Leaders today are facing new challenges. Remember, it’s important to build true confidence in yourself and others during this time.

Building your confidence today and inspiring confidence in your team is critical! And, given what’s going on in the world, it’s even more important now.

What inevitably gets in the way of being a confident leader? Your bad habits.

Due to all of the uncertainty, as a leader, you are under more pressure than ever before. Now, is when your leadership habits…the good, not-so-good, and bad…can either support you and your team achieving great results or not.

It’s Critical You Breakthrough These 3 Bad Habits

  1. Poor Listening Skills. This #1 bad habit will sabotage your results!   

A leader had a bad habit of checking his emails and texts during meetings. He insisted he was only multitasking and could hear everything being said. He failed to understand the human brain is wired for one activity at a time. (Multi-tasking is a myth!) It wasn’t until he missed hearing critical information that he learned this lesson the hard way. Even after the team member repeated himself, he failed to understand or question the significance of it. As a result, the budget was exceeded and timeline was missed.

Always listen as though your results (and career) depend on it…because they do!

  • Lack of Awareness. One leader constantly found fault with how others did their work. He thought he could do it better and faster. The truth was, he didn’t have the skills to do their jobs. He lacked the awareness of the impact of his comments and did not understand these comments disengaged his team and hurt productivity.  

When someone fails to achieve the required results, it’s time to inspire confidence in your team members, not criticize their work habits. Remember, during this crisis, it’s NOT business as usual.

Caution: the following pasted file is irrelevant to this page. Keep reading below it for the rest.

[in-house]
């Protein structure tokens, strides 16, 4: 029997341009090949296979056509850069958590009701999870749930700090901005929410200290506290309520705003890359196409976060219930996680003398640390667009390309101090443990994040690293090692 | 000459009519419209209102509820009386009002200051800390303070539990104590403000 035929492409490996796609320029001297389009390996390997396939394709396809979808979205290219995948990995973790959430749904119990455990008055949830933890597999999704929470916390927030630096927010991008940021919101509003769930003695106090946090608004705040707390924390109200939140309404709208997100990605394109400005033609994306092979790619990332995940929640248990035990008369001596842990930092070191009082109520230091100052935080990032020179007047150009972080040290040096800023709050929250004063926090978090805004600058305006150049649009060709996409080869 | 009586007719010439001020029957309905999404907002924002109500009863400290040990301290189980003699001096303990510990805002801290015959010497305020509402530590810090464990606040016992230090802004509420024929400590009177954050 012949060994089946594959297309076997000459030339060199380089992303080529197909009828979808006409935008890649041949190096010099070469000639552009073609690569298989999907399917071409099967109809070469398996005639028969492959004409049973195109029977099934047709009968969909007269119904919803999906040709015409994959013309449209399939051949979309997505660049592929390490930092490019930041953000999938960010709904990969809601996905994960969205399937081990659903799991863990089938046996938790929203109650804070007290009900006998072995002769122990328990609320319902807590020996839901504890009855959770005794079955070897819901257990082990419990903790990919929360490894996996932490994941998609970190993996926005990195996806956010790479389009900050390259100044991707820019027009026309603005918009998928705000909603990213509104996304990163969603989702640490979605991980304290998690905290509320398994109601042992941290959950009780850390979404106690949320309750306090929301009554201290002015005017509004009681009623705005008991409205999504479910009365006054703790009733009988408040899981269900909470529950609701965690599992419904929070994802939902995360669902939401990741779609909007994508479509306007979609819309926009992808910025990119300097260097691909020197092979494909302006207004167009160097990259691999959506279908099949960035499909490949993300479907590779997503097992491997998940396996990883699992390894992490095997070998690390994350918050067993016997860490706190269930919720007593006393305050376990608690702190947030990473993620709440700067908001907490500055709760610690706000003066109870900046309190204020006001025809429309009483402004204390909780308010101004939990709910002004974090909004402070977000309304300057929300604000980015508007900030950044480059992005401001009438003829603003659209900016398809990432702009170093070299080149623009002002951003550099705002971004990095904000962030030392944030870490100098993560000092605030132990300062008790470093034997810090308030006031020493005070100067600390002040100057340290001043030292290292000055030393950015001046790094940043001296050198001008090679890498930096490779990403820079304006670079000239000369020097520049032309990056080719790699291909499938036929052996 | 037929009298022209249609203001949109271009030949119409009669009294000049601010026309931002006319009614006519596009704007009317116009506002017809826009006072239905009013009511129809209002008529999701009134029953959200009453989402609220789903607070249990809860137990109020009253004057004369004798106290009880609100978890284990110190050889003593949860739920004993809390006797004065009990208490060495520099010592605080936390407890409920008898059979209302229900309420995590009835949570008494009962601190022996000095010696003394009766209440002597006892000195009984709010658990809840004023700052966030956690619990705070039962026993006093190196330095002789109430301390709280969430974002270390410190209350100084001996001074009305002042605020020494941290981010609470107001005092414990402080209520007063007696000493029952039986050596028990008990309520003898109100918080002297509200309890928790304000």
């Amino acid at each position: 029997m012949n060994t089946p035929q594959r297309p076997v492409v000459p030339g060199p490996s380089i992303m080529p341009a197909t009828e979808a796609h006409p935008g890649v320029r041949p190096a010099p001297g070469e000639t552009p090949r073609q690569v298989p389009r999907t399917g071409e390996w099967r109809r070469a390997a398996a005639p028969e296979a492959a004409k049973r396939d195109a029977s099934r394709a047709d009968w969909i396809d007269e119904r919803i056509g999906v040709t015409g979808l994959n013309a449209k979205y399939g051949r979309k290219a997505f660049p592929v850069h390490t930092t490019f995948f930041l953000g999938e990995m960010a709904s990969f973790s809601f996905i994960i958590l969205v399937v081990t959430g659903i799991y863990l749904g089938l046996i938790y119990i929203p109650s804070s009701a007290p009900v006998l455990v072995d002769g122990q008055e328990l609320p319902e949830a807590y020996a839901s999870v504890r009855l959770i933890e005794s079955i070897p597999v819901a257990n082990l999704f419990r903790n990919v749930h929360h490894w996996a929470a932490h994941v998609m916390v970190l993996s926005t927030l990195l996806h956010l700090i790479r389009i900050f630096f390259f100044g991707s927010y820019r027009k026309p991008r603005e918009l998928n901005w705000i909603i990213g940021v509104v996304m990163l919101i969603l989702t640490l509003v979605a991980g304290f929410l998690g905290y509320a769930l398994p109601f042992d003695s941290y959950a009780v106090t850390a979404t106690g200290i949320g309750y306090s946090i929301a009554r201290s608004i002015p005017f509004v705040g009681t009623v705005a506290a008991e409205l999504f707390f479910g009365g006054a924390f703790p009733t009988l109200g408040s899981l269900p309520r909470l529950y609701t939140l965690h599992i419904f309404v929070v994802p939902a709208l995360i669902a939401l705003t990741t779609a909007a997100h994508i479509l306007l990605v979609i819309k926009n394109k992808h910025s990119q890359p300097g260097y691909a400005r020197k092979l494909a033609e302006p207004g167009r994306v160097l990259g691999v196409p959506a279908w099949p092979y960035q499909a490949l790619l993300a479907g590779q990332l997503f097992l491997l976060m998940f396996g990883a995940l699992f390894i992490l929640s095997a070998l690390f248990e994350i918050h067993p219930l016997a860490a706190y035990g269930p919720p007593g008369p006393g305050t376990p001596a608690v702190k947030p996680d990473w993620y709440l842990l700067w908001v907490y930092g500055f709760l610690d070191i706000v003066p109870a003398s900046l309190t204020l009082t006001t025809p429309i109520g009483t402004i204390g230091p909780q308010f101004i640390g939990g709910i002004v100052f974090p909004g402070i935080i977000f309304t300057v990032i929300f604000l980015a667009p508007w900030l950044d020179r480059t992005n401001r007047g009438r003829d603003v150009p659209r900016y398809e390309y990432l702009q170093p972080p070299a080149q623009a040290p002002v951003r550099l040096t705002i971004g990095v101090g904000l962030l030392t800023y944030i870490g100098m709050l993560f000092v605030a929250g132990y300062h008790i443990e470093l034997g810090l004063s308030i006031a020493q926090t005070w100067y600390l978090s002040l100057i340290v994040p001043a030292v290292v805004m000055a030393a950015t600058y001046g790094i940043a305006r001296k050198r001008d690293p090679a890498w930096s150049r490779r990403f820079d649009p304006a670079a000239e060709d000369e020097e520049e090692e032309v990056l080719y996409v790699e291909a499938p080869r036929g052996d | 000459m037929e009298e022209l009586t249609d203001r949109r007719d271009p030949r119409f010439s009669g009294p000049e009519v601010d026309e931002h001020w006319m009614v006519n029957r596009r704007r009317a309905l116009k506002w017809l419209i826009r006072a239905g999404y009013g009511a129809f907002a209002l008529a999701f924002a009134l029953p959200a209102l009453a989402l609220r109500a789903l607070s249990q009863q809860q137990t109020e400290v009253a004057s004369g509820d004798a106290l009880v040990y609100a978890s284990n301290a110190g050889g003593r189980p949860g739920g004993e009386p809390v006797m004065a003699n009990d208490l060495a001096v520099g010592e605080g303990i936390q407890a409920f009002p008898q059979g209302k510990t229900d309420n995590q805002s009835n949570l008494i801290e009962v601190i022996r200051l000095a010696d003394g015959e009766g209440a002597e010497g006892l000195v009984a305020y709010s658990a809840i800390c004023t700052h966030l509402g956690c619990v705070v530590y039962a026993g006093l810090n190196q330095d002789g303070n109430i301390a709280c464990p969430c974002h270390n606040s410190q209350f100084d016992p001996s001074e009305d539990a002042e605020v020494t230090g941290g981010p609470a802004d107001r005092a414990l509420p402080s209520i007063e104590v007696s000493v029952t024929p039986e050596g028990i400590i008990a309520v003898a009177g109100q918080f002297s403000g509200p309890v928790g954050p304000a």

During ALL conversations stay present and aware:

  • State the intended goal or results in 10 words or less.
  • Listen to each team member’s input and concerns.
  • Work through any push-backs in a win-win manner (think, ethical considerations, workability, impact on others, etc.).
  • Align on the work and completion dates with your team to meet your client’s needs.
  • Provide necessary resources. Remember, working from home is not the same as working from the office.  

Your awareness determines the quality and timeliness of your team’s results.

  • Know-It-All Attitude. A new leader was a micromanager, a common trait of inexperienced leaders. She wanted everything done exactly as she thought it should be done. Whenever a mistake was made, instead of taking responsibility, she blamed her team (and others) for making her feel humiliated and for letting her down.

To break this bad habit, listen to your team members’ ideas. They are working on the front lines and can be resourceful when encouraged to do so. Also, listen from compassion since they are experiencing a lot of frustration, stress, and anxiety during these uncertain times. It’s up to you to inspire confidence in them!

Building true confidence in yourself and others starts inside you.